JENS STOLTENBERG: So, Belarus is a neighbour of NATO and we believe in dialogue, we believe that it will benefit both NATO, NATO Allies and Belarus to have dialogue with Belarus. And that’s exactly why we are having dialogue with Belarus. Also, as the president mentioned, we need dialogue and cooperation, because Belarus is a neighbour. We respect every nation’s sovereign right to decide its own path. So we have neighbours who are working for joining NATO. We sit down with them and . . . and we work with them. North Macedonia is now in the process of becoming the 30th member of NATO and in 2017 Montenegro joined. And some, some years ago Lithuania joined, based on the same idea that every nation has the right to decide it all . . . its own path. That also includes . . . that right is also to decide not to aspire for membership to NATO, and we respect that. So the thing is that Belarus should have the sovereign right, and must have the sovereign right, to decide exactly its own path. And . . . and we will respect that. We believe that it is important to have dialogue with Belarus on security-related issues, on risk reduction, transparency and also on issues related to arms control. For instance, we are working with Belarus on issues related to non-proliferation of nuclear weapons and other areas where we see a need to continue with a dialogue with Russia . . . with Belarus.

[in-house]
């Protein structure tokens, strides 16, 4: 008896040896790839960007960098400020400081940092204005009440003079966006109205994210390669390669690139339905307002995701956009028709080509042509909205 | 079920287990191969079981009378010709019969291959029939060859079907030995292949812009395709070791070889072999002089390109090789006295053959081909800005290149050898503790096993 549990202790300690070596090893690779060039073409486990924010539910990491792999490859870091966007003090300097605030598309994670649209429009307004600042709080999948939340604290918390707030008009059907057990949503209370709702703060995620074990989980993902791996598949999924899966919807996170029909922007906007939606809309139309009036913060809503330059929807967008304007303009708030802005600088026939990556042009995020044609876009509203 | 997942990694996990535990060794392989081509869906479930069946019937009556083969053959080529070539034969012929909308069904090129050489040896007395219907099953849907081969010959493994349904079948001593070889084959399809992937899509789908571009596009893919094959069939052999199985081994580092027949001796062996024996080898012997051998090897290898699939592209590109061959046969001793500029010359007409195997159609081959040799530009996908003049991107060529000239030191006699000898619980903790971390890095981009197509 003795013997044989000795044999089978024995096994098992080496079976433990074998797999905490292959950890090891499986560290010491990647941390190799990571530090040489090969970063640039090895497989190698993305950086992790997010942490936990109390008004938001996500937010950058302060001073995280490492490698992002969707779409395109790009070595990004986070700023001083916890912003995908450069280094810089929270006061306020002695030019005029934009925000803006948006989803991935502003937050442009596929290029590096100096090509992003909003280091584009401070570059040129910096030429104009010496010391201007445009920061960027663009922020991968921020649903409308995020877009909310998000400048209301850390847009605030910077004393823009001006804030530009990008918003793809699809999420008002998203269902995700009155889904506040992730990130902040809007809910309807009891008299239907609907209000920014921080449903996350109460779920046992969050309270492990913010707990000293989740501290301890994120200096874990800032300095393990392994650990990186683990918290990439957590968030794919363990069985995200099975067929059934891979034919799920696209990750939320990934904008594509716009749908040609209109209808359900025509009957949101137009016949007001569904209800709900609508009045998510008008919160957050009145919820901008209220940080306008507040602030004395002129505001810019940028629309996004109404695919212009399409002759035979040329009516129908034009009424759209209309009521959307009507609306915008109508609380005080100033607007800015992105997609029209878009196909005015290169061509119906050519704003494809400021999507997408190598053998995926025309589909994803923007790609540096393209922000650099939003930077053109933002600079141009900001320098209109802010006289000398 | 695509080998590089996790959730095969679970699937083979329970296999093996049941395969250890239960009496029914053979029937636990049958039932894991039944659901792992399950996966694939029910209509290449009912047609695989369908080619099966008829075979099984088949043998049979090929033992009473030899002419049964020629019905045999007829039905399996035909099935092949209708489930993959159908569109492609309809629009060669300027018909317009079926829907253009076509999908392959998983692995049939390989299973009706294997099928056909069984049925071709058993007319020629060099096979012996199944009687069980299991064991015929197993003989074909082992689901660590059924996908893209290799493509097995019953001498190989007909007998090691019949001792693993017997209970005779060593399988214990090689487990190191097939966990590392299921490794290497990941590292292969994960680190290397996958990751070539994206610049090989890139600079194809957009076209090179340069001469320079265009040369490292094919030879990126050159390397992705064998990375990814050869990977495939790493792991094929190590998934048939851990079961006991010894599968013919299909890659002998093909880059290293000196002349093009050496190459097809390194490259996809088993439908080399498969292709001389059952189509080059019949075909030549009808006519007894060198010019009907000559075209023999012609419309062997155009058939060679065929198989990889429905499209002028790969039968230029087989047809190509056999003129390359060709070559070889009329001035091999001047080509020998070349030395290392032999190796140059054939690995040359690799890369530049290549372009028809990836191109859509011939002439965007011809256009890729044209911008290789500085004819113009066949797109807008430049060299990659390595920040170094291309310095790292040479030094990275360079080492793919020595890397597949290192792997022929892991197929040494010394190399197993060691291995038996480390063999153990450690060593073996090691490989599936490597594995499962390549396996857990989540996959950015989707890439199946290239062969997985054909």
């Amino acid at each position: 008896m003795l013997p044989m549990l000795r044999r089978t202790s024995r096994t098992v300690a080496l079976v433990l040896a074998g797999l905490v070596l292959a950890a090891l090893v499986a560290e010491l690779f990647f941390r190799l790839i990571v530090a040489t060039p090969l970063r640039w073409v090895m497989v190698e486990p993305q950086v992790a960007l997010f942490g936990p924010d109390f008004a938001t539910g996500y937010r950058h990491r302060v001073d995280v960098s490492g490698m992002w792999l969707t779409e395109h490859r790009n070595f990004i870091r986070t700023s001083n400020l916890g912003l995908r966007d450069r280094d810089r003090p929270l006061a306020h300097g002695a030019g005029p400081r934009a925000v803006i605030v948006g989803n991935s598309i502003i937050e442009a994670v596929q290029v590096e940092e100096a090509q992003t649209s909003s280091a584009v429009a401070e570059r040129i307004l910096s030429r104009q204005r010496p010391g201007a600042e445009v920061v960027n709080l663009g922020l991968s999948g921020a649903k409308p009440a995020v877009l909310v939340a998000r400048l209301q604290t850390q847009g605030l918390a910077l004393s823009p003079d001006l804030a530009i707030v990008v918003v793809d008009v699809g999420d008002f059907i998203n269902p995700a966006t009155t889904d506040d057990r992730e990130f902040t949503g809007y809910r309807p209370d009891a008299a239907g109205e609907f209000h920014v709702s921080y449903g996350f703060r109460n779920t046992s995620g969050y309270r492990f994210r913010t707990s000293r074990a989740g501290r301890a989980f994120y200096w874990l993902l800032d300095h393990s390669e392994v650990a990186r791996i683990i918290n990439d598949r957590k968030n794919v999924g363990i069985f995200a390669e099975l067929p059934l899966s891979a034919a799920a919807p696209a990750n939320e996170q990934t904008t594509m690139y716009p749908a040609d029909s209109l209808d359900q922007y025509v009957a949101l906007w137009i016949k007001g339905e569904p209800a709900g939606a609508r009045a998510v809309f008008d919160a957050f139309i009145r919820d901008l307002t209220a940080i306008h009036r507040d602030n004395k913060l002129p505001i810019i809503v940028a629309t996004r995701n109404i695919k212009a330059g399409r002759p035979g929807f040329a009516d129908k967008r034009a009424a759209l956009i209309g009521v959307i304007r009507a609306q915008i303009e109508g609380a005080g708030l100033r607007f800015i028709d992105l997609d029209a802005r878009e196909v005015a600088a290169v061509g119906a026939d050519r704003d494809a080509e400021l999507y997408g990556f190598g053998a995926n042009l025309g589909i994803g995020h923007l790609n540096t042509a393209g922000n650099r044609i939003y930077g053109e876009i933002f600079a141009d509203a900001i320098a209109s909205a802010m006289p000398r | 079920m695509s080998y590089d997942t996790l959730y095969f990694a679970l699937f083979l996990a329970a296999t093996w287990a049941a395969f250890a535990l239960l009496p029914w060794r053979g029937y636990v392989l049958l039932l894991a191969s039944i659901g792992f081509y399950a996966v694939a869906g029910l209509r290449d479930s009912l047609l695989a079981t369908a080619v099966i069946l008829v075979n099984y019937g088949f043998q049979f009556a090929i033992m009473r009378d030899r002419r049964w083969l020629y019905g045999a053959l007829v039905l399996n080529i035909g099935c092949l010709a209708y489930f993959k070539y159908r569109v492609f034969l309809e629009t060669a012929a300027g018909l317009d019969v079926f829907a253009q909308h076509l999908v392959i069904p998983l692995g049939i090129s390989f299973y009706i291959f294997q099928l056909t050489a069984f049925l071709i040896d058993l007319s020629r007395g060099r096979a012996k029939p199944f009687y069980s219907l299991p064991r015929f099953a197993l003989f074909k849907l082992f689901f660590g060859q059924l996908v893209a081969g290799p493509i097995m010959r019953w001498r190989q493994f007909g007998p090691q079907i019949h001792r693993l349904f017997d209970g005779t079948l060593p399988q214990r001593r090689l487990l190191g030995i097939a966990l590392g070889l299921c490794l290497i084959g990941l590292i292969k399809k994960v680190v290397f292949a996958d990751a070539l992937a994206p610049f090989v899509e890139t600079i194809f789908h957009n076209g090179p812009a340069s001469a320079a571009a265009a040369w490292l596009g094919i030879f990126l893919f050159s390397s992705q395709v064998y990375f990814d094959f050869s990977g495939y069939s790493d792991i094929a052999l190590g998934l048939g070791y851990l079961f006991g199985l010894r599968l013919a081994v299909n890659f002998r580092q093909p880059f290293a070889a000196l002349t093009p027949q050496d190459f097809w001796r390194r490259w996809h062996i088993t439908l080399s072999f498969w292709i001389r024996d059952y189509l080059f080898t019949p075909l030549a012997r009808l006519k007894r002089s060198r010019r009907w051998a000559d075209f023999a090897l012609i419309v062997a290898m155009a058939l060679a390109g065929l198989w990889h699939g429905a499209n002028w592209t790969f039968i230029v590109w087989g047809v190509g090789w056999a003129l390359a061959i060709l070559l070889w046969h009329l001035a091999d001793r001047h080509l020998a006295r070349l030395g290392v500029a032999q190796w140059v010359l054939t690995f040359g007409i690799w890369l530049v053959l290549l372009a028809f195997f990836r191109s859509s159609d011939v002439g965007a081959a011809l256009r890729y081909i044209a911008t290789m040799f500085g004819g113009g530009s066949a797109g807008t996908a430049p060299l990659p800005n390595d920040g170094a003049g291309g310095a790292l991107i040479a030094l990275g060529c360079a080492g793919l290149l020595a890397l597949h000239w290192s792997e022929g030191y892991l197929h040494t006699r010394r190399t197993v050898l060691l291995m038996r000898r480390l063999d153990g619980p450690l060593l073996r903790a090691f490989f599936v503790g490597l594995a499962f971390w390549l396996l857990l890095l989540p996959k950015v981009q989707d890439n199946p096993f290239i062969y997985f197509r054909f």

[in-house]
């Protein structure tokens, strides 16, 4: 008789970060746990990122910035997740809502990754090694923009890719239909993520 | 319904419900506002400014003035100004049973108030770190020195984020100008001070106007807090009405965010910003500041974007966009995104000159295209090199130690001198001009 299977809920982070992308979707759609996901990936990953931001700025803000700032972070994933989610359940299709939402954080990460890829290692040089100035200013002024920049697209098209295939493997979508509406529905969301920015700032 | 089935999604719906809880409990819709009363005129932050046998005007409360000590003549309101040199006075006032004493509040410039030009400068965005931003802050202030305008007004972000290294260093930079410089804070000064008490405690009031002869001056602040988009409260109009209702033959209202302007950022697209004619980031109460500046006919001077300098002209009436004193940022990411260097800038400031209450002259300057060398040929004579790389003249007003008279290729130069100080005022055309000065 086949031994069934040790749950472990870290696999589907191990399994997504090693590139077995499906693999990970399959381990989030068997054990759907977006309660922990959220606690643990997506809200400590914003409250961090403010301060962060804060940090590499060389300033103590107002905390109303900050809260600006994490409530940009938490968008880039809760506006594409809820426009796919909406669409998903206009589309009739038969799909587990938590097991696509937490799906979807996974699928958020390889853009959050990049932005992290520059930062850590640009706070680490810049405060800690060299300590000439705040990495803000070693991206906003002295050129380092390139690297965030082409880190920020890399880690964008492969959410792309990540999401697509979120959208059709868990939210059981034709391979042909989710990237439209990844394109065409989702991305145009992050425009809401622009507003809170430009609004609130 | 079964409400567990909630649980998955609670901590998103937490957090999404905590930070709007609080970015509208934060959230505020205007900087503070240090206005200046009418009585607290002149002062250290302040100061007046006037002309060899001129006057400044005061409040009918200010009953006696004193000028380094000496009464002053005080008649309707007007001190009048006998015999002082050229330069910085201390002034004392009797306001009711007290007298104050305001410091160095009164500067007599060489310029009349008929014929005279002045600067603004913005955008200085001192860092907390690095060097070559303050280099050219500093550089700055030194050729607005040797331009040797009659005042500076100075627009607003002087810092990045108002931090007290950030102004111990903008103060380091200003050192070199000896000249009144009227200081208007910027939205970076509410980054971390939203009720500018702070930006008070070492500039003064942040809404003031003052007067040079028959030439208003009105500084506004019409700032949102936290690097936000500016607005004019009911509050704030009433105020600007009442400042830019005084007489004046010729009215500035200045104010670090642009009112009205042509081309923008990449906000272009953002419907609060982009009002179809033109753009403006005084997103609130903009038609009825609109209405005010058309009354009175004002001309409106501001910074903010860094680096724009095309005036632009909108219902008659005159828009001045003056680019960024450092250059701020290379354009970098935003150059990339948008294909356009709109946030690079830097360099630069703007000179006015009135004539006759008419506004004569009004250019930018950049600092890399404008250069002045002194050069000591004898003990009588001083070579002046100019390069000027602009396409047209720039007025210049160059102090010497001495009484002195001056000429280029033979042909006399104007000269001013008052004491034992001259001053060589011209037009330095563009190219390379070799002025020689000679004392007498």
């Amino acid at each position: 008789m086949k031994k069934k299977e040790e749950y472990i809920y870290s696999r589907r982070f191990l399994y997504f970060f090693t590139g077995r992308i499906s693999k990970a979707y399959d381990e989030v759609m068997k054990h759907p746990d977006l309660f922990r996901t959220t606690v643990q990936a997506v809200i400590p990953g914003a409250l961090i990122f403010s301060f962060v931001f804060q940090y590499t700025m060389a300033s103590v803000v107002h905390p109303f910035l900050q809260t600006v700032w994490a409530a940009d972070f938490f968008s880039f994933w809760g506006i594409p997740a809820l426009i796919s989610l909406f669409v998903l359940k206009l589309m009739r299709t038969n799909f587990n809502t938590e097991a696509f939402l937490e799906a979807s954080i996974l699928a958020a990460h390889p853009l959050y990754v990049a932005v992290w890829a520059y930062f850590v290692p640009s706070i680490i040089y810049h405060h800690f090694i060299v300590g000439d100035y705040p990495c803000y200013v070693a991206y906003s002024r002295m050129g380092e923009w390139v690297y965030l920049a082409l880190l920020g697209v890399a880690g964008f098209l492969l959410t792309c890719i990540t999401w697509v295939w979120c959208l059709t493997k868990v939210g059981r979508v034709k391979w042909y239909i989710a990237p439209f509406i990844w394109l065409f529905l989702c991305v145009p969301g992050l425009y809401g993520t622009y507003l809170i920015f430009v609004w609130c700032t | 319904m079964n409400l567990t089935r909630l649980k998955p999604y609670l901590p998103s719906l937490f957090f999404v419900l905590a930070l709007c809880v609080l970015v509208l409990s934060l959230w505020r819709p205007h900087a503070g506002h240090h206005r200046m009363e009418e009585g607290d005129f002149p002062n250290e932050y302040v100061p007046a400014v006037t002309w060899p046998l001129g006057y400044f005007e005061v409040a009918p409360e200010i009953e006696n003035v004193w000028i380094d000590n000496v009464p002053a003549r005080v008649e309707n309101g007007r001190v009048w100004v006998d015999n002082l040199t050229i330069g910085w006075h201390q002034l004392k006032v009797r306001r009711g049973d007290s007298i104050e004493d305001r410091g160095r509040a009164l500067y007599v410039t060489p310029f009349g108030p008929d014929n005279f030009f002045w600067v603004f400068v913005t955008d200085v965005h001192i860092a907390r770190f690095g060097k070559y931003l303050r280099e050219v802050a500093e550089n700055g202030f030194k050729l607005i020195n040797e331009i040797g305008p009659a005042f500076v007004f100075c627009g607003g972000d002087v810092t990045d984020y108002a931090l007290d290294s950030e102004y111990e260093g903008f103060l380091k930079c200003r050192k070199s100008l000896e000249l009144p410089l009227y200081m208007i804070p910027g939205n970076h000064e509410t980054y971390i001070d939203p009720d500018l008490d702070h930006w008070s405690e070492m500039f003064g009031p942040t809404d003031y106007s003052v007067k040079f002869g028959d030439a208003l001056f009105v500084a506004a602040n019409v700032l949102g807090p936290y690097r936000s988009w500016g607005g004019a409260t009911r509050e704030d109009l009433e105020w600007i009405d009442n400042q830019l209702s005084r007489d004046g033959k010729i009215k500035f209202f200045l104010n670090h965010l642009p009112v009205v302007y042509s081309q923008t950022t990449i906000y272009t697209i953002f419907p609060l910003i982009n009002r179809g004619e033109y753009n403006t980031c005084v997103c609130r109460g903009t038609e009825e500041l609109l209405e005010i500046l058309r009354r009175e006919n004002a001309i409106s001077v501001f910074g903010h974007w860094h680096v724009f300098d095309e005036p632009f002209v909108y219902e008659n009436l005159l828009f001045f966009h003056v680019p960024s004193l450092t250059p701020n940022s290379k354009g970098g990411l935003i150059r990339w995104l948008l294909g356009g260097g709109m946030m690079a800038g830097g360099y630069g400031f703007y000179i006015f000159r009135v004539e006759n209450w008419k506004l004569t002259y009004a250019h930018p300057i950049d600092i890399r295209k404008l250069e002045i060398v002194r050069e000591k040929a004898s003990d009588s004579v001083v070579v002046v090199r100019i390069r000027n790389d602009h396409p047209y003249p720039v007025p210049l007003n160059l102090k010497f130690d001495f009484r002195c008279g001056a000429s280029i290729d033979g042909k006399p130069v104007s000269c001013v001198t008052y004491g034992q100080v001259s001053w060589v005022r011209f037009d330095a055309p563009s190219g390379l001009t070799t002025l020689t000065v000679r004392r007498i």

GITANAS NAUSEDA I would say that we have quite short border with Russia and we have very long border with Belarus. I would like that this border remains the border with Belarus, not the border with Russia. So, meaning that we will support all the efforts of Belarus to stay independent state. So this is the reason why I think that dialogue is much better than confrontation. And we will try to collaborate, to cooperate in many issues: economy, cultural issues. We already have a lot of trade relations with Belarus, I would like to continue and develop those relations. We have investment, I would like to see more. And what I like most, exchange of the people, moving the people across the border, in order to know each other . . . each other better and to know more about their neighbouring country, because it’s not normal to know . . . to don’t know anything about the neighbour. It’s not normal situation. And I think this is the reason why we have to . . . to continue our efforts to re-establish good connection with Belarus. But it doesn’t mean that the special law which precludes, or which does not allow to buy the energy, electricity for this unsafe nuclear power plant will be changed. It will be in place and we will respect our laws.